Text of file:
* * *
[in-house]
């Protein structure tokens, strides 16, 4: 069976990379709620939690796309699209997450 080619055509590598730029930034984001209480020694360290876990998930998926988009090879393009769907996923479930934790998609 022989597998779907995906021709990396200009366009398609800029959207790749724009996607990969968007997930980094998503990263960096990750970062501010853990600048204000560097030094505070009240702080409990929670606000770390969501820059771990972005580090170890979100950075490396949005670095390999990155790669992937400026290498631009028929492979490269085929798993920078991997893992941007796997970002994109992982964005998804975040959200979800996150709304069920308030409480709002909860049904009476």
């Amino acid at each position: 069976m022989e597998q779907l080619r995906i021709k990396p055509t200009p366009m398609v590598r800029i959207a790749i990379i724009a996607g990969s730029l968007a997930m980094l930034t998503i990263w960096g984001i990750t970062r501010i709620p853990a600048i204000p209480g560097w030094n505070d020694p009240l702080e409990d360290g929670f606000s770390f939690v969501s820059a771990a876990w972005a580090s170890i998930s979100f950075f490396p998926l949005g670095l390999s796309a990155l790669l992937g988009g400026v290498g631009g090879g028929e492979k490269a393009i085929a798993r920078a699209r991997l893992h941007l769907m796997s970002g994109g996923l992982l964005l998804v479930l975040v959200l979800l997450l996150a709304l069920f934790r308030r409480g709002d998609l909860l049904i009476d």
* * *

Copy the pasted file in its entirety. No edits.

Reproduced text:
[in-house]
């Protein structure tokens, strides 16, 4: 069976990379709620939690796309699209997450 080619055509590598730029930034984001209480020694360290876990998930998926988009090879393009769907996923479930934790998609 022989597998779907995906021709990396200009366009398609800029959207790749724009996607990969968007997930980094998503990263960096990750970062501010853990600048204000560097030094505070009240702080409990929670606000770390969501820059771990972005580090170890979100950075490396949005670095390999990155790669992937400026290498631009028929492979490269085929798993920078991997893992941007796997970002994109992982964005998804975040959200979800996150709304069920308030409480709002909860049904009476």
């Amino acid at each position: 069976m022989e597998q779907l080619r995906i021709k990396p055509t200009p366009m398609v590598r800029i959207a790749i990379i724009a996607g990969s730029l968007a997930m980094l930034t998503i990263w960096g984001i990750t970062r501010i709620p853990a600048i204000p209480g560097w030094n505070d020694p009240l702080e409990d360290g929670f606000s770390f939690v969501s820059a771990a876990w972005a580090s170890i998930s979100f950075f490396p998926l949005g670095l390999s796309a990155l790669l992937g988009g400026v290498g631009g090879g028929e492979k490269a393009i085929a798993r920078a699209r991997l893992h941007l769907m796997s970002g994109g996923l992982l964005l998804v479930l975040v959200l979800l997450l996150a709304l069920f934790r308030r409480g709002d998609l909860l049904i009476d």